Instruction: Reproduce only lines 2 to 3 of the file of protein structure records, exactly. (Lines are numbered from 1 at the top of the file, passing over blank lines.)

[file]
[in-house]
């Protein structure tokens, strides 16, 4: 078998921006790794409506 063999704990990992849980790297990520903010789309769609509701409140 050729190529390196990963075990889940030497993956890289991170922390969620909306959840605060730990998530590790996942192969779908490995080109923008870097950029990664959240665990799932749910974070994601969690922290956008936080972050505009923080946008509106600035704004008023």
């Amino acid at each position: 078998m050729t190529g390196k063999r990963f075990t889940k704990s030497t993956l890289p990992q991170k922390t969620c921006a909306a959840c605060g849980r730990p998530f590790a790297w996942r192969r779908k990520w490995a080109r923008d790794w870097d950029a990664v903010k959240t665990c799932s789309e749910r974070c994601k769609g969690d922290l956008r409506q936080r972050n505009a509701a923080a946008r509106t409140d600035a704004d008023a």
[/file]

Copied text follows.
């Protein structure tokens, strides 16, 4: 078998921006790794409506 063999704990990992849980790297990520903010789309769609509701409140 050729190529390196990963075990889940030497993956890289991170922390969620909306959840605060730990998530590790996942192969779908490995080109923008870097950029990664959240665990799932749910974070994601969690922290956008936080972050505009923080946008509106600035704004008023």
């Amino acid at each position: 078998m050729t190529g390196k063999r990963f075990t889940k704990s030497t993956l890289p990992q991170k922390t969620c921006a909306a959840c605060g849980r730990p998530f590790a790297w996942r192969r779908k990520w490995a080109r923008d790794w870097d950029a990664v903010k959240t665990c799932s789309e749910r974070c994601k769609g969690d922290l956008r409506q936080r972050n505009a509701a923080a946008r509106t409140d600035a704004d008023a």